MBBS Doctors challenge Karnataka Compulsory Rural Service Act: HC issues notice to State, Centre, NMC
Bengaluru: The Karnataka High Court has recently issued notice to the State Government, Central Government, and the National Medical Commission (NMC) while listening to a petition filed by a bunch of medical students challenging the validity of the Karnataka Compulsory Service Act.
The 44 students who have now completed MBBS course from Dr. B.R. Ambedkar Medical College and Hospital, Bengaluru, in the petition filed on April 5 questioned the legality of the Karnataka Compulsory Service by Candidates Completed Medical Courses Act 2012 ("Compulsory Act"), which mandated one year of compulsory Government service.
As per the latest media report by Live Law, the students moved the HC after the DME in the notification dated 15.02.2021 directed the colleges to withhold all the original documents of students who have completed their medical courses. The petitioners questioned the notification issued by the Directorate of Medical Education asking medical colleges, including the college from which the petitioners completed their course, to withhold all original documents of students who have completed the course to enable them to undergo one-year compulsory service.
Though the High Court in August 2019 upheld the constitutional validity of the Act, the petitioners contended that the law on compulsory government service cannot continue to operate after the Central government notified the National Medical Commission (NMC) Act, 2019, which came into force in September 2019.
Apart from challenging the legality of the Compulsory Service, the plea also sought to quash Rule 11 of the Karnataka Selection of Candidates for Admission to Government Seats in Professional Educational Rules 2006, as it relates to candidates admitted to the MBBS course executing bonds which is ultra vires to the Karnataka Professional Education Institutions (Regulation of Admission and Determination of Fees) Act 2006, Karnataka Educational Institutions Prohibition of Capitation Fee Act 1984 Act, as well as National Medical Commission Act 2019, reports Live Law.
The plea also sought directions for quashing the Rule 12 of the Karnataka Compulsory Service Training by Candidates Completed Medical Courses (Counselling, Allotment and Certification ) Rules 2015, dated 24-7- 2015 as it relates to issuance of completion certificate to candidates who have successfully completed rural service as not only ultra vires to the Karnataka Professional Education Institutions (Regulation of Admission and Determination of Fees) Act 2006 but ultra vires the University Grants Commission Act 1956 and National Medical Commission Act 2019 .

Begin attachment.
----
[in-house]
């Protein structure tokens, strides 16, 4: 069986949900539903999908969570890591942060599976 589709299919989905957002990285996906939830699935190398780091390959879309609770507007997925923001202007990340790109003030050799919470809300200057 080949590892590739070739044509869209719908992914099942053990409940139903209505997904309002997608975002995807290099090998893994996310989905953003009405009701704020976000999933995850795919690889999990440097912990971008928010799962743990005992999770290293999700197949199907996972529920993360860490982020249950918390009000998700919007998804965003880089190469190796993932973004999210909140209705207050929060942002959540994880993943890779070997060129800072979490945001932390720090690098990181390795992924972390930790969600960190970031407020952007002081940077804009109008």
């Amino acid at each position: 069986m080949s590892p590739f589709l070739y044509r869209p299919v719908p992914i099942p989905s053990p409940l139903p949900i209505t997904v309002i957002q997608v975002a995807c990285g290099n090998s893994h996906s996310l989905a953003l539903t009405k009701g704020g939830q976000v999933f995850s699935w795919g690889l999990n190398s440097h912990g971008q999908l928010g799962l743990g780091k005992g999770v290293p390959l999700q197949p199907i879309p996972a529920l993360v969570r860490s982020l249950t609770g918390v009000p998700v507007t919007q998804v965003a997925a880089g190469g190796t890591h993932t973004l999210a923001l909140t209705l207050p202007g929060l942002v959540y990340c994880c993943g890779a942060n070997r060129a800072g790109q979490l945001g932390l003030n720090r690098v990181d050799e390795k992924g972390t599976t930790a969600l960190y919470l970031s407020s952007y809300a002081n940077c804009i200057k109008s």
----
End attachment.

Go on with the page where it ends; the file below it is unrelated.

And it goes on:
The High Court had upheld the constitutional validity of Karnataka Compulsory Service Training by Candidates Completed Medical Courses Act, 2012 and Rules of 2015, which made in mandatory for students who had completed medical courses to perform compulsory service before getting awards or degrees and diplomas.
Medical Dialogues had recently reported that in a recent judgment as well, while relief to the post-graduation medical students, who took admission in 2017-18 and 2016-17, from "Karnataka Compulsory Service Training by Candidates Completed Medical Courses Act, 2012", the HC denied the submissions by the petitioners regarding the validity of the Act in question.
However, in this fresh plea, the candidates have contended that after the National Medical Commission (NMC) came into existence there was a paradigm shift that took place in medical education. Following this, the States lost their rights to regulate the medical college admissions through policymaking and legislation.
Now, the power to regulate the medical courses in the country remains in the hand of Central Government only through the NMC.
Thus, in the plea, the counsel for the students contended that the notification issued by the DME stemmed out of the Compulsory Act which has become a non-est law in light of the NMC Act and by the upholding of National Eligibility cum Entrance Test (NEET) by the Constitution Bench of the Hon'ble Apex Court.
It has been also contended on the behalf of the students that many states in India do not have such compulsory rural service scheme. This resulted in inequality for the students pursuing their medical education in different states of the country and it violated the fundamental rights as well. Pointing out that the apex court had asked the Central government to frame a uniform policy on compulsory government service as many States had no such service and about 11 States had compulsory service period for different years, the petitioner said State cannot impose such service as such a power now vested only with the NMC.
The single judge bench comprising of Justice R Devdas took note of the submissions made by Additional Government Advocate (AGA) that "as of now the State Government, Director of Medical Education/The Commissioner of Health and Family Welfare Department has not called for any Counseling in respect of the allotment of Primary Health Centres/ Government Hospital for Compulsory Rural Service."
Addressing the concerns of the petitioner students regarding the Directorate of Medical Education notification that directed the colleges to withhold all original documents of students who have completed their medical courses, the HC bench took note of the submissions by the AGA that "the Marks Cards of the students may be directed to be issued. The State Government may pass necessary orders," as mentioned in the HC order dated 12.04.2021.
Now, scheduling the case to be next heard on April 21.04.2021, the HC bench has issued notice to the State and Central Government along with the National Medical Commission, reports The Hindu.
To view the original court order, click on the link below.